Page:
There have been many a day, night, that this Robert Service poem kept me going.
Oh, I’m not talking about Dauntless, or challenges of the sea, that’s the easy stuff, as is a number of things I’ve done in my life,
No, I’m talking about the tough stuff, like having a small business, and dreading the call from the bank, in which I had to cover to checks before day’s end. Teaching, being in front of 30 kids, who while they do want to learn, being teenagers, they feel their job is to really make you earn it and if you don’t come up to their expectations, they will let you know in that cruel way only teenagers can do.
Being a principal of a school that was ultimately slated to close, that was full of adults who thought they had no responsibility for that outcome.
Robert Service came into my life, in 1985, when I had moved back to Alaska for the second time. Leonie and I took many trips to the end of the road: up the Haul Road to Prudhoe Bay; down the Alaska Highway to Dawson, in the Yukon and of course down the Steese Highway to Central (where two families got into a real gun shooting feud form their respective porches) and Circle Hot Springs, The road to the Kennecott Copper Mines, where one had to leave the car and pull yourself over a river sitting in a bucket and lastly, numerous drives, many late into the night between Anchorage and Fairbanks, sometimes with temperatures below minus 40° F &C, with the car losing oil every mile because the block could not warm up enough driving 70 mph at those temps.
So many a night, I would read this poem, knowing I had no choice but to press on, that the next day would be better, sometimes it was, sometimes not.
But, it got me here, and life couldn’t be better. So I’d thought I’d share.
|When you’re lost in the Wild, and you’re scared as a child,
And Death looks you bang in the eye,
And you’re sore as a boil, it’s according to Hoyle
To cock your revolver and . . . die.
But the Code of a Man says: “Fight all you can,”
And self-dissolution is barred.
In hunger and woe, oh, it’s easy to blow . . .
It’s the hell-served-for-breakfast that’s hard.
“You’re sick of the game!” Well, now that’s a shame.
You’re young and you’re brave and you’re bright.
“You’ve had a raw deal!” I know — but don’t squeal,
Buck up, do your damnedest, and fight.
It’s the plugging away that will win you the day,
So don’t be a piker, old pard!
Just draw on your grit, it’s so easy to quit.
It’s the keeping-your chin-up that’s hard.
It’s easy to cry that you’re beaten — and die;
It’s easy to crawfish and crawl;
But to fight and to fight when hope’s out of sight —
Why that’s the best game of them all!
And though you come out of each gruelling bout,
All broken and battered and scarred,
Just have one more try — it’s dead easy to die,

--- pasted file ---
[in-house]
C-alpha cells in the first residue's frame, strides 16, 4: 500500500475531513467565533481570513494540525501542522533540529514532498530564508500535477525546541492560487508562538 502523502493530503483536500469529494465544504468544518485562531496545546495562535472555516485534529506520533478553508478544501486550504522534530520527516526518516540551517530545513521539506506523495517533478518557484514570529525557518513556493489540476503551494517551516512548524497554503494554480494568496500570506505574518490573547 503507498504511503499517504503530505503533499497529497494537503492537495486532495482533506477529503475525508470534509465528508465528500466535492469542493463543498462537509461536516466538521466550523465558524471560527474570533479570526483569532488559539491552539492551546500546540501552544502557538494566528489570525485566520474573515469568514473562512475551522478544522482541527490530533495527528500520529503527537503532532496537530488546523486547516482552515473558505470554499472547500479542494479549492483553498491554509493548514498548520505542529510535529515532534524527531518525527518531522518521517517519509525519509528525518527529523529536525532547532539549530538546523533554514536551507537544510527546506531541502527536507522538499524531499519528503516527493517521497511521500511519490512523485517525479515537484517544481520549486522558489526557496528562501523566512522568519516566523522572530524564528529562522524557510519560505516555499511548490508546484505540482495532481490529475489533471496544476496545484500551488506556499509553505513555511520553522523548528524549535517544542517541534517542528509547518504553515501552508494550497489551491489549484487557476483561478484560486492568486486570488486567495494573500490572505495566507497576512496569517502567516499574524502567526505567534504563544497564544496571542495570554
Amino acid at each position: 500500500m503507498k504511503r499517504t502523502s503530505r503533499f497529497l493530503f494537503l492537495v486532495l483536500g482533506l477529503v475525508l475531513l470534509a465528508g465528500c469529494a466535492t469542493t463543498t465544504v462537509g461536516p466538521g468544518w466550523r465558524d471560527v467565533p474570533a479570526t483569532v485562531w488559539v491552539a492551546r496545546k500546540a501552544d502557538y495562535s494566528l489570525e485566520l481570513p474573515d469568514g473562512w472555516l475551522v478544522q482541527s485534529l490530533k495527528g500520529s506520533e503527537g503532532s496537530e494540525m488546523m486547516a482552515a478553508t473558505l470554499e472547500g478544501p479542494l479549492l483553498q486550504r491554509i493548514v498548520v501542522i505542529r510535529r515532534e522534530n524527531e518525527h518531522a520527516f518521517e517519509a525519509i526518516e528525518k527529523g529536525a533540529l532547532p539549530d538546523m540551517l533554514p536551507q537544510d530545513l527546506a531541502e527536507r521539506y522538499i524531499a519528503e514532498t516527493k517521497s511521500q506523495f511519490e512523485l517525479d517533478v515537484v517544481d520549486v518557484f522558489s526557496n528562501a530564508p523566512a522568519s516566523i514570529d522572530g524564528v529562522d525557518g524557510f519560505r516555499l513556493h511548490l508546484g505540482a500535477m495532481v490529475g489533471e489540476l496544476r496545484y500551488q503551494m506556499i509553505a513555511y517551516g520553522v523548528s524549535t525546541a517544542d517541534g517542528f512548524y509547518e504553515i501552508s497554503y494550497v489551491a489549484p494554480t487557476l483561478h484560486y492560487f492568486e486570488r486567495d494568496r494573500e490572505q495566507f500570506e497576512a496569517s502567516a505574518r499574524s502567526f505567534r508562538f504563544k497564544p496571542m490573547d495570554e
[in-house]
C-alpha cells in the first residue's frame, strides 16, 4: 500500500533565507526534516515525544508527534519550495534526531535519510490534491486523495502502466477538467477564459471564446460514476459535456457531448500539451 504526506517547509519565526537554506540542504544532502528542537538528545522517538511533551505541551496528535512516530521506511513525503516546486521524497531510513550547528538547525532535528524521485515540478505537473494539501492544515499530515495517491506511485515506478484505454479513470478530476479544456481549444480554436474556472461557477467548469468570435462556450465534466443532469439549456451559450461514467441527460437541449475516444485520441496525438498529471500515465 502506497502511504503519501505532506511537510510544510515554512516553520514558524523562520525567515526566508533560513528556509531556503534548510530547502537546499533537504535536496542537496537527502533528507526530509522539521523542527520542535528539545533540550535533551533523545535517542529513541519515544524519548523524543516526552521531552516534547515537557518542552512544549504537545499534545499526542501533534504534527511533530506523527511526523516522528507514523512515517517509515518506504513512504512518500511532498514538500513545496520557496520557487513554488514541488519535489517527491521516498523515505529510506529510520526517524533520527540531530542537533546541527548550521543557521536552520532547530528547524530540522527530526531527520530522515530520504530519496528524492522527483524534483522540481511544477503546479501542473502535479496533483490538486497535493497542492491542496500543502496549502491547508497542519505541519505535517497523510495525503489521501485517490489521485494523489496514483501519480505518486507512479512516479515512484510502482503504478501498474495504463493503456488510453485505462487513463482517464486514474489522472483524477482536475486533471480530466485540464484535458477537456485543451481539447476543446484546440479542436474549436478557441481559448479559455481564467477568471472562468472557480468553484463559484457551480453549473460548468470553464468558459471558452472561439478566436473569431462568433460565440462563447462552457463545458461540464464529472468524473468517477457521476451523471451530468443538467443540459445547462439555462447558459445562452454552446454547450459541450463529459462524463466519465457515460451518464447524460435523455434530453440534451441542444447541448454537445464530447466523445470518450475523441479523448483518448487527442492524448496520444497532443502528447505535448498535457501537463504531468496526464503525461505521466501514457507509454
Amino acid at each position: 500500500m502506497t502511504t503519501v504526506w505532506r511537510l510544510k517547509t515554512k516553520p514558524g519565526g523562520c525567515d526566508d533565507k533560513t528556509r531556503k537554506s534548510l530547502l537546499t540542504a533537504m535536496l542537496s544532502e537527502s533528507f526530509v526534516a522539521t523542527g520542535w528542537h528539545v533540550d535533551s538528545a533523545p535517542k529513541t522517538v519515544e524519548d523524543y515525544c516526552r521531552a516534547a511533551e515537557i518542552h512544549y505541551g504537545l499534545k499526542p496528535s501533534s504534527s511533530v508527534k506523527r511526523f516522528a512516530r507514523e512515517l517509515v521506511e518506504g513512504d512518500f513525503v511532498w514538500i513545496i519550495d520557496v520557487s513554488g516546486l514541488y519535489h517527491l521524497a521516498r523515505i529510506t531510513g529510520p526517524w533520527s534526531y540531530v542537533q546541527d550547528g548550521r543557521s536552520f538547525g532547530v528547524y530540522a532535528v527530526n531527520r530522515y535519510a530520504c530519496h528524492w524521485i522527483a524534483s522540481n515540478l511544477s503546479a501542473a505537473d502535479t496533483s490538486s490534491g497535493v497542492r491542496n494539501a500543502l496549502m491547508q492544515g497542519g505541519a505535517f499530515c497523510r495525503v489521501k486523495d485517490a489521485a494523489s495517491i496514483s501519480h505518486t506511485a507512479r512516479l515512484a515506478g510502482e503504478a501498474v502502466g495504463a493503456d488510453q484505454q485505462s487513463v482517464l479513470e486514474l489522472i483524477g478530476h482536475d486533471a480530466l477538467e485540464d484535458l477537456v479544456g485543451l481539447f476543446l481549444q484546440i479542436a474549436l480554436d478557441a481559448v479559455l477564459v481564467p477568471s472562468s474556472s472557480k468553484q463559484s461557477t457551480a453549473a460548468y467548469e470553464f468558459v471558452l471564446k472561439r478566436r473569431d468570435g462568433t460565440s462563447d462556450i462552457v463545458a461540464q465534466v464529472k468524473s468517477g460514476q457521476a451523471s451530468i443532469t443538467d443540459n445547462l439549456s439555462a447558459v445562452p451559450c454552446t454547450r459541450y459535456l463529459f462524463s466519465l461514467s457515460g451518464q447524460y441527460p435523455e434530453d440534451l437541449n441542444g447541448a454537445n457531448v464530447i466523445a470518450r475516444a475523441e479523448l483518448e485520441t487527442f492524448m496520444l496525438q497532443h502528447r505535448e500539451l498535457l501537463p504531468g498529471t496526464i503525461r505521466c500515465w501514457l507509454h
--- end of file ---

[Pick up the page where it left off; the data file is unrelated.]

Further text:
It’s the keeping-on-living that’s hard.
Rhymes of a Rolling Stones. Robert W. Service. Toronto: William Briggs, 1912; New York: Dodd Mead, 1912; London: Fisher Unwin, 1913.
Author: Richard on Dauntless
I’m an eclectic person, who grew up in New York, lived overseas for many years and have a boat, Dauntless, a 42 foot Kadey Krogen trawler yacht. Dauntless enables me to not only live in many different parts of the world, but to do it in a way that is interesting, affordable, with the added spice of a challenge.
Dauntless also allows me to be in touch with nature. As the boat glides through the ocean, you have a sense of being part of a living organism. When dolphins come to frolic, they stay longer if you are out there talking to them, watching them. Birds come by, sometimes looking for a handout; sometimes grateful to find a respite from their long journey.
I grew up on the New York waterfront, in the West Village, when everything west of Hudson St. was related to shipping and cargo from around the world. For a kid, it was an exciting place of warehouses, trucks, and working boats of all kinds: tugs and the barges and ships, cargo and passenger, they were pushing around.
My father was an electrical engineer, my mother an intellectual, I fell in between.
I have always been attracted to Earth’s natural processes, the physical sciences. I was in 8th grade when I decided to be a Meteorologist.
After my career in meteorology, my natural interest in earth sciences: geology, astronomy, geography, earth history, made it a natural for me to become a science teacher in New York City, when I moved back to the Big Apple. Teaching led to becoming a high school principal to have the power to truly help kids learn and to be successful not only in school but in life.
Dauntless is in western Europe now. In May and June, I will be wrapping up the last two years in northern Europe, heading south to spend the rest of the year in Spain & Portugal.
Long term, I’m planning on returning to North American in the fall of 2017 and from there continuing to head west until we’re in Northeast Asia, Japan and South Korea, where we will settle for a bit.
But now, my future lies not in NY or even Europe, but back to the water, where at night, when the winds die down, there is no noise, only the silence of the universe. I feel like I am at home, finally.
View all posts by Richard on Dauntless
One thought on “The Quitter”
It remains a beautiful poem. I still have it up on the wall 🙂